Wednesday, December 19, 2007

Vigo County Court Tries Hatch Act Claim Against Bennett

Vigo County Superior Court Judge David Bolk in an unprecedented move is conducting a trial on a Hatch Act violation claim this week lodged against Terre Haute Mayor-elect Duke Bennett (R) by the losing Mayor Kevin Burke (D). Campaign finance and constitutional law specialist Jim Bopp argued in defense of Bennett's employment with the Hamilton Center, while Indianapolis' Ed DeLaney argued the Hatch Act violation on behalf of Burke. Bennett serves as the operations manager for the nonprofit Hamilton Center in Terre Haute, which also operates a Head Start program funded in part with federal funds.

By virtue of his position as operations manager, the evidence at trial indicates $2,000 of the federal funding can be attributed to Bennett's salary, and that he may have directed the spending of other federal funds by virtue of the position he held. Bopp maintains that federal decisions have consistently held in cases where the amount is de minimus, or there is minimal interaction with the funding, no Hatch Act violation occurs. DeLaney counters that Bennett signed construction-related documents for work on the structures which house the Head Start program.

The testimony during the trial indicated that Bennett actually contacted the federal Office of Special Counsel, which administers and enforces the Hatch Act, to inquire about the applicability of the law to his campaign for Terre Haute mayor. Although Bennett did not request a formal opinion, he was satisfied from the information he obtained from the office that his candidacy didn't violate the law. Burke also admitted he raised the issue of Bennett's eligibility indirectly with the Hamilton Center earlier this year. The Center's CEO told Burke his research on the issue led him to conclude Bennett's candidacy did not pose a problem, and Burke admitted he let the issue die. Burke raised the issue anew once he realized he had lost the election to Bennett by a little more than a hundred votes.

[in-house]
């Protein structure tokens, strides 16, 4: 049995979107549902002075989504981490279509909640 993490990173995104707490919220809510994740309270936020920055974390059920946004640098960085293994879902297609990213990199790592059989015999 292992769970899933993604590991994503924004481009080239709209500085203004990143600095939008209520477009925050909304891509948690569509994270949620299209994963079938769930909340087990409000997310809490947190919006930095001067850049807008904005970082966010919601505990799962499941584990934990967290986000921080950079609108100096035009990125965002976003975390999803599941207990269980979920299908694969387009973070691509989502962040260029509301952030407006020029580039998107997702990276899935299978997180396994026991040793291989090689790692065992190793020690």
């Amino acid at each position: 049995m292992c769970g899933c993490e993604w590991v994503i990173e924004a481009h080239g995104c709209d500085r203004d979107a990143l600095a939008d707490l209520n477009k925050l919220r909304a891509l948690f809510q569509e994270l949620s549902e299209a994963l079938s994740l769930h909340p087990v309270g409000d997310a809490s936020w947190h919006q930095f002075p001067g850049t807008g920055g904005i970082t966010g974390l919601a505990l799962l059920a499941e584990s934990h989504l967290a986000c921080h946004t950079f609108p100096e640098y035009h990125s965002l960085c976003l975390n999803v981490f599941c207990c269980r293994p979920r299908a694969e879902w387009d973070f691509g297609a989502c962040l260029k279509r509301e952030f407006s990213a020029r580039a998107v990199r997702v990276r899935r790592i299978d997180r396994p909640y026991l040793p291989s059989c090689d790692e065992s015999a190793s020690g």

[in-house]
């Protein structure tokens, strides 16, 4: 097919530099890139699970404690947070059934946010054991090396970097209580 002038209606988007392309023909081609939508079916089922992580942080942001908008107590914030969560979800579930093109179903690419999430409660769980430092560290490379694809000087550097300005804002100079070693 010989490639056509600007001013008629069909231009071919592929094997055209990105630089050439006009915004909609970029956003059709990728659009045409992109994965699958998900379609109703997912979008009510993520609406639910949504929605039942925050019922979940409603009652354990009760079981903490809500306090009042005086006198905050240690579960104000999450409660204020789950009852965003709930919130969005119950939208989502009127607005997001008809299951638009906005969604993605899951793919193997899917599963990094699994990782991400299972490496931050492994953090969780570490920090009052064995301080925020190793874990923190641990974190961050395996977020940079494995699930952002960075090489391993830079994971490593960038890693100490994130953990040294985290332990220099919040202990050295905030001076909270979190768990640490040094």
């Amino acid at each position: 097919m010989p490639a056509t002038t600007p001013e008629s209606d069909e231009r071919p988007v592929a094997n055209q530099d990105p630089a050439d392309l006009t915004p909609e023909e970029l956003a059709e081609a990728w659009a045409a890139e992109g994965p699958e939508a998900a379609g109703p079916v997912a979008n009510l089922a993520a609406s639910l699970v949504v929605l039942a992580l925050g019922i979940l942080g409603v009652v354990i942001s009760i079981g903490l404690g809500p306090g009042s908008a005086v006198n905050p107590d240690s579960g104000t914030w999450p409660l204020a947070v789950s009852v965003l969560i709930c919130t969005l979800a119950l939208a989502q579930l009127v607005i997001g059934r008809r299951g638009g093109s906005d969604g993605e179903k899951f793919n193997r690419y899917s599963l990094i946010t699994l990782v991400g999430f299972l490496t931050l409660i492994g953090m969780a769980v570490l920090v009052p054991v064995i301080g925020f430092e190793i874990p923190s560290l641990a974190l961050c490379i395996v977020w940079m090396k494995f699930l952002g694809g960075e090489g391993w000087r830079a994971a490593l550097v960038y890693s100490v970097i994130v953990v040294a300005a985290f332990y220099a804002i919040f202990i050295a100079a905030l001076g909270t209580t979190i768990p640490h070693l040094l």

Based upon a report in today's Tribune-Star, it doesn't look like either side raised the issue of campaign contributions by the Hamilton Center. An earlier Tribune-Star investigation discovered the Center had illegally made about $20,000 in campaign contributions to various candidates in recent years, including a pair of $1,000 contributions to both Burke's and Bennett's campaigns. Jim Bopp has argued that a state court lacks jurisdiction to decide the matter. His efforts to get the case removed to federal court have so far failed.

4 comments:

varangianguard said...

I think Ed DeLaney is going to get "Bopp-ed". Like him or not, Mr. Bopp is probably one of Indiana's best political litigators. Brave of Mr. DeLaney to take him on, especially on Mr. Bopp's home turf.

But, it will all come down to Judge Bolk's own interpretation of the views presented. Likely that the loser will then take this to the next level of judicial review (as long as there is continued money for the lawyers).

I think that the issue of the Hamilton Center's political contributions would have to be considered a separate item for review.

For my part, this appears to be turning into a test of "law" versus "justice". Since I think that the U.S. usually allows "law" to take precedence, I would imagine that Mayor-elect Bennett has the better chance of "winning" in the long run (if not in front of Judge Bolk as well).

Anonymous said...

Hey Gary...if you happen to look into the latest blog entry by Jim Shella (Alert: Possible Voter Confusion Ahead) and expand upon that...I would be very interested in hearing your thoughts.

Advance Indiana said...

Jim is talking about the fact there will be 3 elections next year in the 7th District race. The first will be the special election in late February of March to be set by the governor. Each party's committeemen will meet next month and pick a candidate for the special election. The winner of that election will serve out the remainder of Carson's term. There will be a primary election at which multiple candidates could be running in both parties' respective primaries. The primary winner theoretically could be different than the winner of the special election. Then you will have a general election in November, which could see a different winner. To illustrate, let's say the Rs pick Jon Elrod to run in the special election and the Ds pick Andre Carson. Carson wins the special election, but many Ds are pissed off at the outcome of the slating process for the special election. Several Ds run against Carson in the May primary and David Orentlicher upsets Andre Carson in the primary. Jon Elrod loses the special election but wins the May primary nomination and goes on to defeat David Orentlicher in the November election.

Wilson46201 said...

...and the cow jumped over the moon!